Rudd also said that new thinking is required for areas such as energy efficiency, greener heat, reducing industrial emissions and transport. In these areas progress has been “slow” Rudd admitted. She also emphasised that a key focus of 2016 will be “light[ing] the fire in innovation” with regards to both technology and finance. “We must develop technologies that are both green and cheap,” she said.

How is DECC is working to address these issues?

On 26 January 2016 Rudd responded to a letter in the Times on energy policy, clarifying the department’s priorities, stating: “We are clear that a range of energy sources such as nuclear, offshore wind and shale gas all have roles to play in the low-carbon energy mix, powering our country and safeguarding our future economic security.” It is therefore very likely that these three elements will play a significant role in any future emissions reduction strategy set out by the current government.

A final decision on the Hinkley C nuclear plant however has been delayed yet again due to funding difficulties. French newspaper Les Echos said EDF was struggling to find the cash for its 66.5 per cent stake and was now “putting pressure on the [French] state, which owns 84.5 per cent of EDF, to come up with fresh funds”. The decision is now set to come on 16 February 2016.

We also know that the government is very committed to developing the UK’s shale industry with previous statements by Rudd saying that she will help to “fast track” fracking and that gas plays a vital role in decarbonisation.

On 15 December 2015, Professor John Loughhead laid out in a DECC blog that gas will also be vital is producing low-carbon heating. DECC minister Andrea Leadsom is also particularly vocal about her support for oil and gas. This month she said that “In 2030 oil and gas will still be a core part of the energy mix, providing 70 per cent of our primary energy requirements.”

Interestingly, Leadsom also shed some light on her interpretation of ‘decarbonisation’ when said the following on 18 January: “I find it extraordinary that Labour Members seem to equate the deployment of renewables with decarbonisation. That is simply not the case. They fail to recognise that fuel poverty and endless renewables subsidies go hand in hand.”

Goodbye Coal?

This brings us to coal. Last November, DECC announced that the government will be phasing out all unabated coal fired power stations by 2025, and restricting its use from 2023.

However, this comes with the caveat that the government must be “confident that the shift to new gas can be achieved within the necessary timescales.” And, according to Emily Gosden of the Telegraph, in January Rudd reassured a “worried MP that flagship plan to shut down UK coal plants by 2025 is really just a consultation.”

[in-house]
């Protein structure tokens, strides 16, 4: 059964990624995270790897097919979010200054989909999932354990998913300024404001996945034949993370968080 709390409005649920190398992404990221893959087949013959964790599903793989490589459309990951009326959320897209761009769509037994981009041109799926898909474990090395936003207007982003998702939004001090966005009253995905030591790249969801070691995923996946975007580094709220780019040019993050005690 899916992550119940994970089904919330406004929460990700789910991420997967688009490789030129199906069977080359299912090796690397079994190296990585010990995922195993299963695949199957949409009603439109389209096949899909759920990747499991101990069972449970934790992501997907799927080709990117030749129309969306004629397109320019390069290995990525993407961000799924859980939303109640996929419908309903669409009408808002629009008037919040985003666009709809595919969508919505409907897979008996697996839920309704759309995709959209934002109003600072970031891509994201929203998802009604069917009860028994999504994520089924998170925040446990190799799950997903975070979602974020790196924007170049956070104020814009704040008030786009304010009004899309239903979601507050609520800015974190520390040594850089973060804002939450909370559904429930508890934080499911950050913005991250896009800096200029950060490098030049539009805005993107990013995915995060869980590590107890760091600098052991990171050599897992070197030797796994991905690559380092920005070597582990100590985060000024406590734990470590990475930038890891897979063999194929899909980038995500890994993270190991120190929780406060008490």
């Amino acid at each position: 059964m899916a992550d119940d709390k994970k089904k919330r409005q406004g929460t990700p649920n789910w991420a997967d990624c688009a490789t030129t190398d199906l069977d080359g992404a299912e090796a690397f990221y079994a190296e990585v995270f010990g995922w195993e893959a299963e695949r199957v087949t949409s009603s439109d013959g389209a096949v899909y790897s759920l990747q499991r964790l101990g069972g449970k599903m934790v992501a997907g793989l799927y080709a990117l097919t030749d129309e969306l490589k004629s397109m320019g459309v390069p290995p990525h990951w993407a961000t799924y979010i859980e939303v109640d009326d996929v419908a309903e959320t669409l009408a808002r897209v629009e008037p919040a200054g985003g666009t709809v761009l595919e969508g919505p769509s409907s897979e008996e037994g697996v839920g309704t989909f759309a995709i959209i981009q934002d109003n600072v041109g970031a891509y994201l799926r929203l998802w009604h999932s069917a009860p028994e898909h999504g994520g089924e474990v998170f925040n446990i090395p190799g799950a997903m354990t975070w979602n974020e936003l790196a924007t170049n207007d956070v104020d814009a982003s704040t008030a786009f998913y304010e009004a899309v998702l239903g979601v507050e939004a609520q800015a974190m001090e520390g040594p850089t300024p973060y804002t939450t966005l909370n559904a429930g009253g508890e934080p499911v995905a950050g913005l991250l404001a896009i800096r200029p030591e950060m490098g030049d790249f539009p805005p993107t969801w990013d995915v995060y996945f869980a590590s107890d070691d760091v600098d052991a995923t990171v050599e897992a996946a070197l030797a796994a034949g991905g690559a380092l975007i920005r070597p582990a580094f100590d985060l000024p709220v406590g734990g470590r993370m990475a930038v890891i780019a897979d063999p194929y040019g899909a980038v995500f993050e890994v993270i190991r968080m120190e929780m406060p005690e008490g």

It’s also worth noting that this only rules out unabated coal. If any coal remains on stream, it would require carbon capture and storage (CCS) technology at scale. Yet, in November the government’s CCS scheme was scrapped.

The department has also started working to address emissions in heat and transport according to DECC’s January 2016 update.

On heat, funding will be increased from £400m in 2014/15 to £1.5bn in 2020/21. The government also intends to consult on proposed reforms to increase the cost effectiveness of the Renewable Heat Incentive scheme.

On transport, a consultation will be launched this year on increasing the amount of biofuels in transport. Any changes made on the back of this consultation however will likely not be implemented this year.

Innovation Consultation

On boosting innovation, DECC has launched a new consultation inviting the energy industry to offer its views on how best to encourage innovation across the sector. This consultation will inform DECC’s new Innovation Plan (something all departments are required to produce by spring 2016). The plan will address innovation-related activities of the Coal Authority, the Oil and Gas Authority, the Environment Agency and the Office for Nuclear Regulation.

Specific areas of energy covered in the consultation document include: North Sea oil and gas, nuclear power, shale gas, heat networks, energy efficiency, and smart energy systems. Specific questions asked in the document include: (1) How can legislation and enforcement frameworks help support new technologies and business models to encourage growth? (2) How is new technology likely to shape the energy sector? (3) How can regulators better utilise new technologies to generate efficiency savings and reduce burdens on business?

Finally, there are some things that most likely won’t be in this new plan, including an expansion of onshore wind power (covered in the Conservative Party election manifesto which pledged to “halt the spread of onshore windfarms” and “end any new public subsidy for them”) and carbon capture and storage (recall, the £1bn competition was scrapped last November). A domestic energy efficiency strategy will also likely not be included in this specific plan as energy and climate change minister Lord Bourne said in January 2016 that this would not be delivered until 2018.